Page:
Nate Koch: A Berlin love story

Nate Koch: A Berlin love story


Just a couple of days ago, no one in Germany even knew the name Nate Koch. After the Berlin Sixdays however, this has changed, especially for the crowd that experienced the phenomenon that is Nate at the Velodrom of the German capital.

Nate Koch is 28 years old, ex-decathlete, a California sunnyboy with a full-beard, an infectious laugh and he was the one at the Berlin Sixdays who animated the crowd like no one before him. His path to track cycling was marked by many coincidences: He had been a pro athlete for more than 15 years, but the only times he spent on a bike were when he recovered from injury. This changed drastically, when some friends of the US Track national team took him along with them to the olympic velodrome in Los Angeles in 2009. After one lap on the track, Nate Koch was in love and hasn’t looked back since.


Even though he has only started track racing in October 2010, he has been more successful than in his many years as an track and field athlete before: He was nominated for the US Team, won the national championship in team-sprint, where he also is national record holder and he trains for the Olympic games 2016, a big dream of his, that will most likely come true next year.

Last Minute invite

He received his invitation to the Berlin sixdays less than two weeks prior to the event. German sprint-star Robert Förstemann had to cancel because of injury and Nate Koch was chosen as his replacement. He didn’t hesitate, booked his flights, without having the slightest idea of what to expect in the cold, German winter. During the first night he already proved to be a more than worthy replacement: Nate is an entertainer in cyclist’s clothes!


“It’s absolutely crazy here!”

After his first sprint on Tuesday night (after the event basically) we sit together – Nate is still rallying up after the exhausting race. However, that doesn’t stop his enthusiasm for the event – even though he still struggles with jetlag as he admits. He got to Germany just one day before the race and didn’t have any chance to adjust his body to the new rythm – the time difference is 9 hours! Doesn’t matter, it’s so crazy here that it works out somehow. I ask him if he ever experienced something like this event and he immediately answers: “No!” The only thing that comes close is the Wolfpack Hustle Drag Race Event in LA. It’s something completely different however: The Drag Race originated in the underground fixed-gear community of LA: Racing, man against man, on a closed off road for 333m. It’s not really something you would necessarily associate with your typical track cyclist but this is one of the things that sets Nate Koch apart from the rest: You can see it in his eyes – cycling is what makes him happy and he enjoys every single moment on the bike. It doesn’t matter whether it’s on the track, on a fixed-gear bike on the street or on a tandem with his wife cruising through Long Beach.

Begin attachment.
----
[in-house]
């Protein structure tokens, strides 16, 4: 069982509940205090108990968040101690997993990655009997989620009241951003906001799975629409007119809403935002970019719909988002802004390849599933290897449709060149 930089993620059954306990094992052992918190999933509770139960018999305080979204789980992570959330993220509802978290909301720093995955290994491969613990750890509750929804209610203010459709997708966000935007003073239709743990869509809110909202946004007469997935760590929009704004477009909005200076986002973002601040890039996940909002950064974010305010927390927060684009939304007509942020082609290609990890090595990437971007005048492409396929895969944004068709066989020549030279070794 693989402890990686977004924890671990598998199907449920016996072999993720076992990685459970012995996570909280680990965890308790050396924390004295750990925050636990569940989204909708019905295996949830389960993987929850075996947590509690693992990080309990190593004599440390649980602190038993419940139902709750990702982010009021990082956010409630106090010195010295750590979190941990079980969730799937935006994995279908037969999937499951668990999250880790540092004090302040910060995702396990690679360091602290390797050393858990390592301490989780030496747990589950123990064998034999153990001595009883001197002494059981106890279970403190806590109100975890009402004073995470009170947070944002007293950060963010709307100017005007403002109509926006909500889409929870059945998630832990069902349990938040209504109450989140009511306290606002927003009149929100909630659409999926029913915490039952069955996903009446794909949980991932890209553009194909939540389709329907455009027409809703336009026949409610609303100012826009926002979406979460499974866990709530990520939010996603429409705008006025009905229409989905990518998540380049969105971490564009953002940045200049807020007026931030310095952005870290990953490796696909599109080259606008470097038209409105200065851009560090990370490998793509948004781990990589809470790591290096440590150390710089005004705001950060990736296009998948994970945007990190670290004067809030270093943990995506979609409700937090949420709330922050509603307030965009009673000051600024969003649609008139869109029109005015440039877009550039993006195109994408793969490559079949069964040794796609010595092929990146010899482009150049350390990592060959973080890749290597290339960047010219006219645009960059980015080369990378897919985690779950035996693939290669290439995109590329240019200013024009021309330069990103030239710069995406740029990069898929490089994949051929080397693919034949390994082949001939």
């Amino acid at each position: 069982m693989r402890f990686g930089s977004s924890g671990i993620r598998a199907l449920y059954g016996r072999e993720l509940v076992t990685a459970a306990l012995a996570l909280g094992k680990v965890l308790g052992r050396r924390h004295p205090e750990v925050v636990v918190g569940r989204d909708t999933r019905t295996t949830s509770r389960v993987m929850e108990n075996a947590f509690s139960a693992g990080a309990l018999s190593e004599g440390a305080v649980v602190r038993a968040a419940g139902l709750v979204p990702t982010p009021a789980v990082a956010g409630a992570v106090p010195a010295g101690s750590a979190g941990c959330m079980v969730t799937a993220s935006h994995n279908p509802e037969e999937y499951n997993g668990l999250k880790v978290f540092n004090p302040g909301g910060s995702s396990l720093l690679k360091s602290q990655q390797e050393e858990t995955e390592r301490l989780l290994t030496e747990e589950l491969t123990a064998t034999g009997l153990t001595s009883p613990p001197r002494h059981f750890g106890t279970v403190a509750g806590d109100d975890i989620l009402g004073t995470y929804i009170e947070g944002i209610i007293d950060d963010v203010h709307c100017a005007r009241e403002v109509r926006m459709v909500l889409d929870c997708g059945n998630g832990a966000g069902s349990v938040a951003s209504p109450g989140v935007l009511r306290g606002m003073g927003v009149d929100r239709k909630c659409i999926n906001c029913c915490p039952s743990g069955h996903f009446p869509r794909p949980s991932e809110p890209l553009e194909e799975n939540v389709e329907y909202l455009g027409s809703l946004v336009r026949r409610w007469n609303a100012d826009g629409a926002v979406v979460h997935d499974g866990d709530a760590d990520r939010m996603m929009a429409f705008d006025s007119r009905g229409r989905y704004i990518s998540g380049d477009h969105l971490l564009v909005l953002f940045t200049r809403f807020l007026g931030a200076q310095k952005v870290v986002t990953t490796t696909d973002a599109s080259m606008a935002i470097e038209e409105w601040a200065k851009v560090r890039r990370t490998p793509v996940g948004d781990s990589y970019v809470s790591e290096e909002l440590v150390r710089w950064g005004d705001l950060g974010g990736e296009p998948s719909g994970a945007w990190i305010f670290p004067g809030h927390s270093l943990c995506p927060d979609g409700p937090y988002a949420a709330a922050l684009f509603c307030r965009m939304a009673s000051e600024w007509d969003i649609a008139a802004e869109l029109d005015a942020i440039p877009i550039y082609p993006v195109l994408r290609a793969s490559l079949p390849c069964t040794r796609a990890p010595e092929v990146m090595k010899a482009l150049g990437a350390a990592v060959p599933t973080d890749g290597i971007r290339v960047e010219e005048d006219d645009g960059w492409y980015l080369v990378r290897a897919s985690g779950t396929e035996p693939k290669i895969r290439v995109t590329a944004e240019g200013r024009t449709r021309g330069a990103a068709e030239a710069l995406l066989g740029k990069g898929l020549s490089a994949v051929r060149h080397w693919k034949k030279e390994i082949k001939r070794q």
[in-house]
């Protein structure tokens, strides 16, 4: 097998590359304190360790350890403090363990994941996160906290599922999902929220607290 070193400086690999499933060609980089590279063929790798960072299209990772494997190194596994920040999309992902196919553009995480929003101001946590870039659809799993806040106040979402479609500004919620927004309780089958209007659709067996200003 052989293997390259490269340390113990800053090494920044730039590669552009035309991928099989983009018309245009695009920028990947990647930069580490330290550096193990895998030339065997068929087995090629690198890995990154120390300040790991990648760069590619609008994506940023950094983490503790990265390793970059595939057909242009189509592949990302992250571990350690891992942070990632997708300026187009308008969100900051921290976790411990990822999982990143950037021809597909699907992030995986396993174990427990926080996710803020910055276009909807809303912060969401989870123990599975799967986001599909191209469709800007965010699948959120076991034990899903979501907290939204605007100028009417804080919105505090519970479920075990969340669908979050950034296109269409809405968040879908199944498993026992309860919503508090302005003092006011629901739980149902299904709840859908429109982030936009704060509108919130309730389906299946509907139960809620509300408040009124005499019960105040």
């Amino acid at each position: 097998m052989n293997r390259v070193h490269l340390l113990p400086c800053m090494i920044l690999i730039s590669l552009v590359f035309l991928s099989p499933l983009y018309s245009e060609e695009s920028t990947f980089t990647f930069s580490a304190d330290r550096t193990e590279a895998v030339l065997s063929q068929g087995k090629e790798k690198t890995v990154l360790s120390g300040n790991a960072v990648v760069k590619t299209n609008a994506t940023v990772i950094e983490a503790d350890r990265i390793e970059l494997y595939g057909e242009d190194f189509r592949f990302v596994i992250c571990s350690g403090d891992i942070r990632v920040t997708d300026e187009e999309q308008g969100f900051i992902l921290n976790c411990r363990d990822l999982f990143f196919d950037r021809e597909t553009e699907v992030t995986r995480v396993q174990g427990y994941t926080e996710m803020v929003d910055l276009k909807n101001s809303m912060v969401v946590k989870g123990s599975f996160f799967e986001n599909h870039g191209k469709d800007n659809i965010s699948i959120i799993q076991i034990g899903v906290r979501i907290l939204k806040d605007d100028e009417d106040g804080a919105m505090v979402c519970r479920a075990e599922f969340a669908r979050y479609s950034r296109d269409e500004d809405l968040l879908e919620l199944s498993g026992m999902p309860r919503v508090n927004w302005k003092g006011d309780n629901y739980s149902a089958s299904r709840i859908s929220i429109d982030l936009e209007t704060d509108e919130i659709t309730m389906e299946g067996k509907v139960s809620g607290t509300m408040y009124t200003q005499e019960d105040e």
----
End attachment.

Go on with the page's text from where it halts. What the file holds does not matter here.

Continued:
Nate Koch rips off his jersey

I ask him what it is that he enjoys so much about the Sixdays: „Oh man… just the energy of the crowd. Like, I can’t believe it’s a Tuesday night and there’s like 10.000, 12.000 people here! It‘s ridiculous. The people… they‘re amazing!“ A little later, we talk about the differences between the track racing scenes in Germany and the US. While pedalling away on rollers, he talks about how the sport in the US is still pretty small and that he would love to promote it, make it more popular and attract a bigger crowd. While we are talking, I can see his gaze trailing off around the Velodrom, as if he still couldn’t believe what is happening around him. Right from the start, he sensed that the people here love him and he enjoys that role as showman, it’s in his blood to entertain the crowd. In the Keirin Sprint after our talk, he manages to make the crowd go wild again: He wins his last race in Berlin and as he crosses the line, he rips of his jersey and just screams out loud. After that, he gets his GoPro and cycles around the Velodrom to capture what’s happening around him. I wonder who’s whose fan here…



Without question did not only Nate Koch gain lots of new fans at the Berlin Sixdays, but the Sixdays also gained a new fan. He definitely wants to come back next year and race alongside Maximilian Levy who has become a good friend during those days. But it’s not only the Berlin Sixdays that he learned to love, but the track cycling scene all over Europe and that’s why he will be back in summer to race some events with Maximilian Levy in Germany. The fans there can expect great entertainment – American style!

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